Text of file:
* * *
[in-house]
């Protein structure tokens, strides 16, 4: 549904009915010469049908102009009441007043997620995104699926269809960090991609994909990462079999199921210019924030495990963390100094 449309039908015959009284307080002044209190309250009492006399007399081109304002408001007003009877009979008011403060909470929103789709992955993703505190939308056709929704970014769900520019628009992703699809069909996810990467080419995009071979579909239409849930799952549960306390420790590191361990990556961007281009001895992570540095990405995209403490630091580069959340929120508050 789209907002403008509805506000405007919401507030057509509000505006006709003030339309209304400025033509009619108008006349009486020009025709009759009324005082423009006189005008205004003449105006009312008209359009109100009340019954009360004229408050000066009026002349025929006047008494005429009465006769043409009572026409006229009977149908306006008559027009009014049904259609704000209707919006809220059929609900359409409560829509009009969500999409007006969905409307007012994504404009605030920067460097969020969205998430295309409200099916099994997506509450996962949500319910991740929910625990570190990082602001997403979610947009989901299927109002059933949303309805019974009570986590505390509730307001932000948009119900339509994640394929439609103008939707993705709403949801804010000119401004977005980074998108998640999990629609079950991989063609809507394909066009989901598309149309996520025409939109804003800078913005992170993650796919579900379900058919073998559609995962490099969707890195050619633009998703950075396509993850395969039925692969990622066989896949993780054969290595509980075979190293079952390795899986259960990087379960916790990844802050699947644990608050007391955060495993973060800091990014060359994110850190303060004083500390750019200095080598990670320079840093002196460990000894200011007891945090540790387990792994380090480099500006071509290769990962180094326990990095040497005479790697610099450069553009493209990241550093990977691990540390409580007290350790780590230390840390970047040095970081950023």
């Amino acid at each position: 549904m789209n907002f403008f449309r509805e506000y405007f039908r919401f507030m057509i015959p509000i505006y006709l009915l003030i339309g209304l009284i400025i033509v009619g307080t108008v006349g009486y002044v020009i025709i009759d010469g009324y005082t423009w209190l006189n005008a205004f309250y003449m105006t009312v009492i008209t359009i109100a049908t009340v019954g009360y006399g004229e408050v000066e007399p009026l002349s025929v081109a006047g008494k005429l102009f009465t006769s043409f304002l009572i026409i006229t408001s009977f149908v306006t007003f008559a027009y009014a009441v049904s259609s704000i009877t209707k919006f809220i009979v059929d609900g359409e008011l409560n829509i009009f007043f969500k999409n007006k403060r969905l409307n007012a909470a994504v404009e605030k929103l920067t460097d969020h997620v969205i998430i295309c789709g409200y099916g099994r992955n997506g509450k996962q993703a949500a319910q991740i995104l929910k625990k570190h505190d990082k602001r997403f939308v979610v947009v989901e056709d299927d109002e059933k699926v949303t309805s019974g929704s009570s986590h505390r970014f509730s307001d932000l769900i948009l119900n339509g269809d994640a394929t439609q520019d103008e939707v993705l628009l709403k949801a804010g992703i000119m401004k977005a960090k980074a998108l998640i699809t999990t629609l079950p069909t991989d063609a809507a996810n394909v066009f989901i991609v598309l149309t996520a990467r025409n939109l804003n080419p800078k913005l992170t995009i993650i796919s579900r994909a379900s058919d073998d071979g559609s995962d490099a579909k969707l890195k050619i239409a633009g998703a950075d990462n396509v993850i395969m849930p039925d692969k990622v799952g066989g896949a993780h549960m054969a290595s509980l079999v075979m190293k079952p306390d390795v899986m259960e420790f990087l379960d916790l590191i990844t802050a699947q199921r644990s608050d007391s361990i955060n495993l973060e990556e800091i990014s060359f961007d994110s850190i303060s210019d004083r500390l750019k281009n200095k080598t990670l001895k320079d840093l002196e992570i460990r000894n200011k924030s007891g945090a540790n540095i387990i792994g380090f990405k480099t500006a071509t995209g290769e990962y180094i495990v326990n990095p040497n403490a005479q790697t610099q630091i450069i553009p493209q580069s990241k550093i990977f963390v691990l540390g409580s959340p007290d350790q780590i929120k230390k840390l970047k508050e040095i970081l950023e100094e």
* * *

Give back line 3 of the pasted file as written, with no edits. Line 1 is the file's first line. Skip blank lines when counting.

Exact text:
């Amino acid at each position: 549904m789209n907002f403008f449309r509805e506000y405007f039908r919401f507030m057509i015959p509000i505006y006709l009915l003030i339309g209304l009284i400025i033509v009619g307080t108008v006349g009486y002044v020009i025709i009759d010469g009324y005082t423009w209190l006189n005008a205004f309250y003449m105006t009312v009492i008209t359009i109100a049908t009340v019954g009360y006399g004229e408050v000066e007399p009026l002349s025929v081109a006047g008494k005429l102009f009465t006769s043409f304002l009572i026409i006229t408001s009977f149908v306006t007003f008559a027009y009014a009441v049904s259609s704000i009877t209707k919006f809220i009979v059929d609900g359409e008011l409560n829509i009009f007043f969500k999409n007006k403060r969905l409307n007012a909470a994504v404009e605030k929103l920067t460097d969020h997620v969205i998430i295309c789709g409200y099916g099994r992955n997506g509450k996962q993703a949500a319910q991740i995104l929910k625990k570190h505190d990082k602001r997403f939308v979610v947009v989901e056709d299927d109002e059933k699926v949303t309805s019974g929704s009570s986590h505390r970014f509730s307001d932000l769900i948009l119900n339509g269809d994640a394929t439609q520019d103008e939707v993705l628009l709403k949801a804010g992703i000119m401004k977005a960090k980074a998108l998640i699809t999990t629609l079950p069909t991989d063609a809507a996810n394909v066009f989901i991609v598309l149309t996520a990467r025409n939109l804003n080419p800078k913005l992170t995009i993650i796919s579900r994909a379900s058919d073998d071979g559609s995962d490099a579909k969707l890195k050619i239409a633009g998703a950075d990462n396509v993850i395969m849930p039925d692969k990622v799952g066989g896949a993780h549960m054969a290595s509980l079999v075979m190293k079952p306390d390795v899986m259960e420790f990087l379960d916790l590191i990844t802050a699947q199921r644990s608050d007391s361990i955060n495993l973060e990556e800091i990014s060359f961007d994110s850190i303060s210019d004083r500390l750019k281009n200095k080598t990670l001895k320079d840093l002196e992570i460990r000894n200011k924030s007891g945090a540790n540095i387990i792994g380090f990405k480099t500006a071509t995209g290769e990962y180094i495990v326990n990095p040497n403490a005479q790697t610099q630091i450069i553009p493209q580069s990241k550093i990977f963390v691990l540390g409580s959340p007290d350790q780590i929120k230390k840390l970047k508050e040095i970081l950023e100094e």